|Ruins of Agricultural Village 1,800 Years
The Toro Ruins in Shizuoka Prefecture mark where a village
used to exist around AD100 to AD 300. In the conventional history of Japan,
this period is classified as the latter half of the Yayoi
Period, the first age of agricultural culture based on rice cultivation.
The Toro Ruins are one of the most important sites explaining the agricultural
culture of this particular period. The large-scale ruins consist of dwelling
areas, rice paddies, and forests and are thought to have been buried by
a river flood caused by a typhoon.
As a result of careful excavation and research for four years starting in 1947, ruins of rice paddies in the Yayoi Period were discovered for the first time. Remnants of Japanese cedar woods neighboring the village, 12 houses, and two storehouses with elevated floors were also found, and farming tools such as wooden hoes, spades, spatulas, and stone knives, building materials, weaving machines, musical instruments, and pieces of earthenware were excavated almost intact. Many of the unearthed articles convey the affluence of life and culture at that time, such as fishing gear, ornaments, a variety of grain and fruit seeds, and bones of birds and beasts.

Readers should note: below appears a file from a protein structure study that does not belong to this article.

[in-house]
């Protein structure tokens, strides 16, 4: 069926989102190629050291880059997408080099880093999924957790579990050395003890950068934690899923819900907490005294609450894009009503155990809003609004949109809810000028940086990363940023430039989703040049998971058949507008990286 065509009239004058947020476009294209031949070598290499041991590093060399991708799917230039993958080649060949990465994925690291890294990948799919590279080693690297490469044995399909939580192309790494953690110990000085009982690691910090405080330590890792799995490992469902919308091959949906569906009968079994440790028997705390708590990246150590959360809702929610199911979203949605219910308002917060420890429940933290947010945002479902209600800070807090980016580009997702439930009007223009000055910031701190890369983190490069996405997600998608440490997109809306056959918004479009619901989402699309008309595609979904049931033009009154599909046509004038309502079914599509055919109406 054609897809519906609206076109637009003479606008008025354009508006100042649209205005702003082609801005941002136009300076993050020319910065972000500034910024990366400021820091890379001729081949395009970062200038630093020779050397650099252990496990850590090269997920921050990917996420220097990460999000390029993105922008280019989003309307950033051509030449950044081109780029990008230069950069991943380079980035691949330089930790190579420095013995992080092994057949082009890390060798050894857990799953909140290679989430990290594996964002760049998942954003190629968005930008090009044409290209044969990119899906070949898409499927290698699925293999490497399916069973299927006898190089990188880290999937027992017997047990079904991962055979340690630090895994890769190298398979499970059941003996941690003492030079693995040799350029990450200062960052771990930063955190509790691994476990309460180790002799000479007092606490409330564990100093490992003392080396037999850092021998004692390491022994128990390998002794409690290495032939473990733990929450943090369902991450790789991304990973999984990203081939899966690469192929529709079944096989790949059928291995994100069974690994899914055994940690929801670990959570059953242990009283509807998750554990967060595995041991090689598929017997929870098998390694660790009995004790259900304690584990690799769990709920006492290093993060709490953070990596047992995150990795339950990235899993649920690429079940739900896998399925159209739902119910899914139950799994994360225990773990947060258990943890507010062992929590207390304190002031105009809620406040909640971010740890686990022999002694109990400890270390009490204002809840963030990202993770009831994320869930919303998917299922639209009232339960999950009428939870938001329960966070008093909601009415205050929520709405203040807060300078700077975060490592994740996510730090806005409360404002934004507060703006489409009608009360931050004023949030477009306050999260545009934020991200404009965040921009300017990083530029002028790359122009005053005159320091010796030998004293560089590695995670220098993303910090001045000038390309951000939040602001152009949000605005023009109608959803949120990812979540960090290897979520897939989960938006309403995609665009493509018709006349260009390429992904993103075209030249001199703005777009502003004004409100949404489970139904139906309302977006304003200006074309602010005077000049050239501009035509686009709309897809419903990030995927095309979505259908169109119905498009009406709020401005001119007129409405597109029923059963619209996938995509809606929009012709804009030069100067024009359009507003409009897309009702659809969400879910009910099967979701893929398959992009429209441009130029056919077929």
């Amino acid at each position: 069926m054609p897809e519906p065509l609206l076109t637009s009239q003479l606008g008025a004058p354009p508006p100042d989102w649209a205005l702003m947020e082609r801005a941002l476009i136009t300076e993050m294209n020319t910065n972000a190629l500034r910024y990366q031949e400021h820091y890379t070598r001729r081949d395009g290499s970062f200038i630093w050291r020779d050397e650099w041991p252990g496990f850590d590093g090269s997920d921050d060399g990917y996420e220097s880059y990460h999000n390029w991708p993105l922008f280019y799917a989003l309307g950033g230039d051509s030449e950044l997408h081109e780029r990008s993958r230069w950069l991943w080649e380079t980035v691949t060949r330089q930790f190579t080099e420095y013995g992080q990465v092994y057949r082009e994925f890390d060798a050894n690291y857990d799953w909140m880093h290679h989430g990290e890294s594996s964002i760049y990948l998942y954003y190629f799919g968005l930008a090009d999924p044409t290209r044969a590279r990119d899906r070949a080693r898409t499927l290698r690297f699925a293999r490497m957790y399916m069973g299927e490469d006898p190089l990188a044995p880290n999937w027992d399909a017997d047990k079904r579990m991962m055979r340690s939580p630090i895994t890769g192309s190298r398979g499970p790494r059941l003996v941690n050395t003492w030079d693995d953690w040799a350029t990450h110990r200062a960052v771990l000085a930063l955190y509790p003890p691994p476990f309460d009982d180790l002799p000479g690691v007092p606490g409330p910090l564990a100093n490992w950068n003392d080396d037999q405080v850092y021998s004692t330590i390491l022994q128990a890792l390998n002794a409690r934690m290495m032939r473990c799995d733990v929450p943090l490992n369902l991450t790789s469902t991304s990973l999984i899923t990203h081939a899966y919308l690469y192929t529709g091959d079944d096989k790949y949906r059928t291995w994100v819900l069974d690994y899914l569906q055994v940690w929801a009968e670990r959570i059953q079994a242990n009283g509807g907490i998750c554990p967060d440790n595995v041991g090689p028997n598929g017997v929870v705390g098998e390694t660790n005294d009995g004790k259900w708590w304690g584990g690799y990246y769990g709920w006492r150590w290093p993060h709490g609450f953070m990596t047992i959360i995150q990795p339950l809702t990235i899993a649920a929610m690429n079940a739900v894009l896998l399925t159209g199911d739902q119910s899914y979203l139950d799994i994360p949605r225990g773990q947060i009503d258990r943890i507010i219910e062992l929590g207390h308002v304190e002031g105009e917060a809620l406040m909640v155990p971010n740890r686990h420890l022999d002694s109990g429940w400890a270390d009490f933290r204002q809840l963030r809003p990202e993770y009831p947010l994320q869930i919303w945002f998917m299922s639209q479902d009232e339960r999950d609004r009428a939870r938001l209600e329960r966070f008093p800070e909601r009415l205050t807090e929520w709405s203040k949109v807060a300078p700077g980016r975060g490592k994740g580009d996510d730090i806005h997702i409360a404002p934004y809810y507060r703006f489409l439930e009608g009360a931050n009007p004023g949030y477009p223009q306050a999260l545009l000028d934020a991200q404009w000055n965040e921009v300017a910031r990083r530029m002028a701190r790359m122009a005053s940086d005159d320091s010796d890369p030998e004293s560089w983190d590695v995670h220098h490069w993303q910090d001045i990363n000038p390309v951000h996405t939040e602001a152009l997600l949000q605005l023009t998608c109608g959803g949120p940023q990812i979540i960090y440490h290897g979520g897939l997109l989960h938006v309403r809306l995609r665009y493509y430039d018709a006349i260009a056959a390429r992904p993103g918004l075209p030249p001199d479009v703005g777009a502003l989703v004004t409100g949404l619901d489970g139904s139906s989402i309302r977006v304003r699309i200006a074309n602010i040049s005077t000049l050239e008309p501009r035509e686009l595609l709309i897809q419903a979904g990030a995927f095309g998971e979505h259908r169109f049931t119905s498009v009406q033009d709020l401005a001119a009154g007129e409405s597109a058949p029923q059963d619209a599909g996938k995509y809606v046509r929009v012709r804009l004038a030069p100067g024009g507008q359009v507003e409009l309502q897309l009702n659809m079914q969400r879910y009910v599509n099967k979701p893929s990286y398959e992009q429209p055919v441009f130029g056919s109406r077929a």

Excavation work of the Toro Ruins was exceptionally large-scale and systematic, considering that the work was being carried out during the rebuilding of devastated Japan after the Second World War. The research was of such academic significance that it led to the establishment of the Japanese Archaeological Association. The Toro Ruins were designated as a national Special Historic Site in 1953. The houses and storehouses have been restored to their original state, and the site is open to the public as a historic park.
Photos: (Top) Toro Historical Park; (middle) a restored storehouse with elevated floor. (Shizuoka Prefecture).
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